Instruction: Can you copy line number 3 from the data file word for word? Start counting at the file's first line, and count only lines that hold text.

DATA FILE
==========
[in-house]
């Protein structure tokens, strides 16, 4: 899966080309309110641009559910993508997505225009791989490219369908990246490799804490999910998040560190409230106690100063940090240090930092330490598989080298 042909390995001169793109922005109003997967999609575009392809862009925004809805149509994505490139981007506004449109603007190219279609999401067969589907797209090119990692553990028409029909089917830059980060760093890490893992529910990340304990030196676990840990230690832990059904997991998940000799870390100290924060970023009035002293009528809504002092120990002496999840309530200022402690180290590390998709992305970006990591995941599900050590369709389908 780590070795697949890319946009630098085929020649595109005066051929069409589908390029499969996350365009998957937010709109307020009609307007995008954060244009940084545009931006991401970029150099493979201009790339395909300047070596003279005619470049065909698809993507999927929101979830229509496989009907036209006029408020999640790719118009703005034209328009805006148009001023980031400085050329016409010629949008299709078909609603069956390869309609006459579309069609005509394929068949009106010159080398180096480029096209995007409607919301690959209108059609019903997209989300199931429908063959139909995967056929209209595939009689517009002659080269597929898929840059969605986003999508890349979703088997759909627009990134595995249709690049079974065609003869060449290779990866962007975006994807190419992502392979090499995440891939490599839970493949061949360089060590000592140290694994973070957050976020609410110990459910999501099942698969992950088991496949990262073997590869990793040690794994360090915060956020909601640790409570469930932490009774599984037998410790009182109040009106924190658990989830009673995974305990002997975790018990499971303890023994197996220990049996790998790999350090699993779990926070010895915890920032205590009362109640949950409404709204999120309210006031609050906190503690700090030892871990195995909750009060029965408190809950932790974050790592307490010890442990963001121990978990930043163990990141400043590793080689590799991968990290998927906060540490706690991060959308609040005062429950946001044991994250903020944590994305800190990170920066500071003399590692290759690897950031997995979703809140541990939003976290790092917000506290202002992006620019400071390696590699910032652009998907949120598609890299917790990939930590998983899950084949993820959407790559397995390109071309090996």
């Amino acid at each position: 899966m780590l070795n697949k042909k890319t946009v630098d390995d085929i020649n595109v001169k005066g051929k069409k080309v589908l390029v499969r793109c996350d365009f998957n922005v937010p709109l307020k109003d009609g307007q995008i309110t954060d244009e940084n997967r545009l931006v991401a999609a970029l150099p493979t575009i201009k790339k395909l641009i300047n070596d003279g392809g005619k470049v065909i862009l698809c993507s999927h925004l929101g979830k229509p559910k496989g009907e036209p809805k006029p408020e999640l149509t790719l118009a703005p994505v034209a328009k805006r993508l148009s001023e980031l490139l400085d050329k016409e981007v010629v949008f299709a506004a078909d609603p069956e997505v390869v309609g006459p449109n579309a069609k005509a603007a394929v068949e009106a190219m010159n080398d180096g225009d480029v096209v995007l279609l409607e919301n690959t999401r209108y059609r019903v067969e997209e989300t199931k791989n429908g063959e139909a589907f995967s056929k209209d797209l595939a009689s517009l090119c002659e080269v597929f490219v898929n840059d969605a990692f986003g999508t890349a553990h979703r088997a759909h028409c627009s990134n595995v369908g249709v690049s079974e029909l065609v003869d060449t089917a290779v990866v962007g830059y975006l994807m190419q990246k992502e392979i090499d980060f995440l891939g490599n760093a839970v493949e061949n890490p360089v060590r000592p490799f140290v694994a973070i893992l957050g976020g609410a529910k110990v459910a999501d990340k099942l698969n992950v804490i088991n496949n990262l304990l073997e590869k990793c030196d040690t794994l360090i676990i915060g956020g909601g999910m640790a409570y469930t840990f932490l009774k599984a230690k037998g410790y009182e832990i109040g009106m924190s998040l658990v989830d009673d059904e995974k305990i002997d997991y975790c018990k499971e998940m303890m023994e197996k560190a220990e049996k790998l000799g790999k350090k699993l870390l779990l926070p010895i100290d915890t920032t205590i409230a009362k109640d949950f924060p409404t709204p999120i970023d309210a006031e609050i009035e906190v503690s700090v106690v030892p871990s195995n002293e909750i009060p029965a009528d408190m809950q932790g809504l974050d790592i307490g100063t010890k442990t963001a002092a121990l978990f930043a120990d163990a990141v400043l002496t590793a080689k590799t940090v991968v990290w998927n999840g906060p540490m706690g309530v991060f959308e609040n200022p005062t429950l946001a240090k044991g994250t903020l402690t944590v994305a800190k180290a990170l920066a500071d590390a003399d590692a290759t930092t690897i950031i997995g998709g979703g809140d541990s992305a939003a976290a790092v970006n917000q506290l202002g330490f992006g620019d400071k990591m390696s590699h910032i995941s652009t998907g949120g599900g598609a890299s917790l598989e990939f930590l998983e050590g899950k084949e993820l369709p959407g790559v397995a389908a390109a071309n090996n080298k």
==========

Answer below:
């Amino acid at each position: 899966m780590l070795n697949k042909k890319t946009v630098d390995d085929i020649n595109v001169k005066g051929k069409k080309v589908l390029v499969r793109c996350d365009f998957n922005v937010p709109l307020k109003d009609g307007q995008i309110t954060d244009e940084n997967r545009l931006v991401a999609a970029l150099p493979t575009i201009k790339k395909l641009i300047n070596d003279g392809g005619k470049v065909i862009l698809c993507s999927h925004l929101g979830k229509p559910k496989g009907e036209p809805k006029p408020e999640l149509t790719l118009a703005p994505v034209a328009k805006r993508l148009s001023e980031l490139l400085d050329k016409e981007v010629v949008f299709a506004a078909d609603p069956e997505v390869v309609g006459p449109n579309a069609k005509a603007a394929v068949e009106a190219m010159n080398d180096g225009d480029v096209v995007l279609l409607e919301n690959t999401r209108y059609r019903v067969e997209e989300t199931k791989n429908g063959e139909a589907f995967s056929k209209d797209l595939a009689s517009l090119c002659e080269v597929f490219v898929n840059d969605a990692f986003g999508t890349a553990h979703r088997a759909h028409c627009s990134n595995v369908g249709v690049s079974e029909l065609v003869d060449t089917a290779v990866v962007g830059y975006l994807m190419q990246k992502e392979i090499d980060f995440l891939g490599n760093a839970v493949e061949n890490p360089v060590r000592p490799f140290v694994a973070i893992l957050g976020g609410a529910k110990v459910a999501d990340k099942l698969n992950v804490i088991n496949n990262l304990l073997e590869k990793c030196d040690t794994l360090i676990i915060g956020g909601g999910m640790a409570y469930t840990f932490l009774k599984a230690k037998g410790y009182e832990i109040g009106m924190s998040l658990v989830d009673d059904e995974k305990i002997d997991y975790c018990k499971e998940m303890m023994e197996k560190a220990e049996k790998l000799g790999k350090k699993l870390l779990l926070p010895i100290d915890t920032t205590i409230a009362k109640d949950f924060p409404t709204p999120i970023d309210a006031e609050i009035e906190v503690s700090v106690v030892p871990s195995n002293e909750i009060p029965a009528d408190m809950q932790g809504l974050d790592i307490g100063t010890k442990t963001a002092a121990l978990f930043a120990d163990a990141v400043l002496t590793a080689k590799t940090v991968v990290w998927n999840g906060p540490m706690g309530v991060f959308e609040n200022p005062t429950l946001a240090k044991g994250t903020l402690t944590v994305a800190k180290a990170l920066a500071d590390a003399d590692a290759t930092t690897i950031i997995g998709g979703g809140d541990s992305a939003a976290a790092v970006n917000q506290l202002g330490f992006g620019d400071k990591m390696s590699h910032i995941s652009t998907g949120g599900g598609a890299s917790l598989e990939f930590l998983e050590g899950k084949e993820l369709p959407g790559v397995a389908a390109a071309n090996n080298k």